“Are you going to go?” Mom asked.
“Just give me a minute." There was no one on the roadway. If I had trusted myself, I would have backed down the driveway. The fear of driving off a ledge or into a tree kept with my foot wedged against the brake.
“I’m growing old here!” That was Colin. Of course.
After checking each way three more times, I clenched my teeth and gently eased onto the accelerator. Looking from the speedometer to the road and back again, I got the van up to the speed limit. Colin made a crack about my new nervous tick. Finally, I was left to twitch my eyes between the road and the little orange dial in peace. This made me nervous. The electric whir of windows rolling down sent me over the edge. “What’s happening?” I wasn't willing to take my eyes off the road with a pedestrian jogging up ahead of me.
“Don’t worry about it.” Mom sounded bored.
I took a deep breath.
“SAVE YOURSELF! JUMP IN THE BUSHES!” Colin shrieked at the top of his high capacity lungs. I sat up straight, trying not to swerve and clip the dazed jogger. I glanced in the rear view mirror. Colin leaned towards the other window after spotting a bicyclist. “WE’RE ALL GONNA DIE!”
Younger brothers worship older brothers until they learn better, and Keenan hadn't. He joined in, and they spent the next several miles screaming at pedestrians like a couple of psychos. Even when there wasn't anyone roadside, they carried on like I was driving off a ravine. Did my mom worry about the distraction and tell them to stop? No. She was too busy trying not to wet her pants from laughter.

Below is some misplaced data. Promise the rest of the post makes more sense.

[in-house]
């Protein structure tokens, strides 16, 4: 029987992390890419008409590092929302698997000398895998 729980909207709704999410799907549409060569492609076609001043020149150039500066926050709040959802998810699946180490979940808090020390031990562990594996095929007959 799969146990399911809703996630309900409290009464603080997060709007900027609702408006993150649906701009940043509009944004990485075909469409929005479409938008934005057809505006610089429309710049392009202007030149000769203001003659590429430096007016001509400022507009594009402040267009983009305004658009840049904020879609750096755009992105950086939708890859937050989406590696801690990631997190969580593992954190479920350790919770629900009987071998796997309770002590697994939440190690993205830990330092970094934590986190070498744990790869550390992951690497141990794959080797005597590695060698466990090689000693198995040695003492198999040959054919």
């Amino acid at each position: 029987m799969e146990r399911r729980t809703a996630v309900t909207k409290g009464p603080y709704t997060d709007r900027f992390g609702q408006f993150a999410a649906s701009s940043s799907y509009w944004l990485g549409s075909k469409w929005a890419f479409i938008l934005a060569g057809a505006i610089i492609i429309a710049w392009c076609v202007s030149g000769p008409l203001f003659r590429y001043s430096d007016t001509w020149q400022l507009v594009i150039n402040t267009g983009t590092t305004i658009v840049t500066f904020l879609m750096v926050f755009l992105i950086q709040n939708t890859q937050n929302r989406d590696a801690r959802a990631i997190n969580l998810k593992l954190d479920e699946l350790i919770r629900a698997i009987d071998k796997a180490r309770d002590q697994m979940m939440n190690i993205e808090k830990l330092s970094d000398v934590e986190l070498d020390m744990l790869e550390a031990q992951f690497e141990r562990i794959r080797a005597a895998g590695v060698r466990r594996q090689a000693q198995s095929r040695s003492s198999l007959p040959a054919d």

I started to get used to the noise by the time I turned onto the freeway, barreling along at a hefty 55 mph. Keenan and Colin alternated between telling me I was too slow and that I was going to crash into something. My eyelid twitched at a steady interval. My death grip on the steering wheel made my hands numb.
“Cami! This is our exit! Get over now!” Mom yelled.
“YES! Now now now now!!!” Mom kept yelling
I swerved into the exit lane and suddenly there was... silence. In any other family, silence was good. I knew nothing good was happening. I chanced a look in the rear view mirror and could see nothing, save the grill of an enormous semi.
“Go Faster! Go Faster!” Mom was screaming.
“You told me to change lanes!” I whined, nearly in tears.
“GO FASTER!” Mom yelled again and jammed her fist into my thigh, forcing me to kick the accelerator.
The van careened down the exit and I pulled off to the side of the road. My head rested on the horn of the steering wheel as I attempted to stop hyperventilating. When I pulled back onto the road, the car was eerily silent.
In a way, I should thank my brothers. The next time we were all in the car, they picked up their screaming and yelling again. My tolerance level built up and I passed my driver’s test with flying colors. Over ten years later, I was the designated driver for a car load of shouting, drunk men. When they screamed at me to turn left, I calmly replied, “That’s an irrigation ditch, you idiots.”
Without my years of training, I might have totaled the car.
Do you have any harrowing survival tales from your youth?